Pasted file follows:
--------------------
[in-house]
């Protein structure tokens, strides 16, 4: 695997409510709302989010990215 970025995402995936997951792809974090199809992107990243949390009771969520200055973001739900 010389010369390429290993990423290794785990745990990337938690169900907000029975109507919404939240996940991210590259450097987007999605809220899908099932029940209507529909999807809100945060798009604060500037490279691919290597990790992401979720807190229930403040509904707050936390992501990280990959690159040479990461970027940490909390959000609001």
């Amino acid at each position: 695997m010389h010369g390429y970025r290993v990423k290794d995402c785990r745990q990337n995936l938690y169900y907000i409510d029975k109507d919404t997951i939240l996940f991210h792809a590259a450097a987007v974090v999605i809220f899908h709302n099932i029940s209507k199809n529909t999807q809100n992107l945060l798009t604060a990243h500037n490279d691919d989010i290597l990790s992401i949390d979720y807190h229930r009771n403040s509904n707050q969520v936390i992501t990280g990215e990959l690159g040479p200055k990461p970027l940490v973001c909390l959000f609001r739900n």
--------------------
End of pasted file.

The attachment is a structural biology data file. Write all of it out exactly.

[in-house]
């Protein structure tokens, strides 16, 4: 695997409510709302989010990215 970025995402995936997951792809974090199809992107990243949390009771969520200055973001739900 010389010369390429290993990423290794785990745990990337938690169900907000029975109507919404939240996940991210590259450097987007999605809220899908099932029940209507529909999807809100945060798009604060500037490279691919290597990790992401979720807190229930403040509904707050936390992501990280990959690159040479990461970027940490909390959000609001």
């Amino acid at each position: 695997m010389h010369g390429y970025r290993v990423k290794d995402c785990r745990q990337n995936l938690y169900y907000i409510d029975k109507d919404t997951i939240l996940f991210h792809a590259a450097a987007v974090v999605i809220f899908h709302n099932i029940s209507k199809n529909t999807q809100n992107l945060l798009t604060a990243h500037n490279d691919d989010i290597l990790s992401i949390d979720y807190h229930r009771n403040s509904n707050q969520v936390i992501t990280g990215e990959l690159g040479p200055k990461p970027l940490v973001c909390l959000f609001r739900n």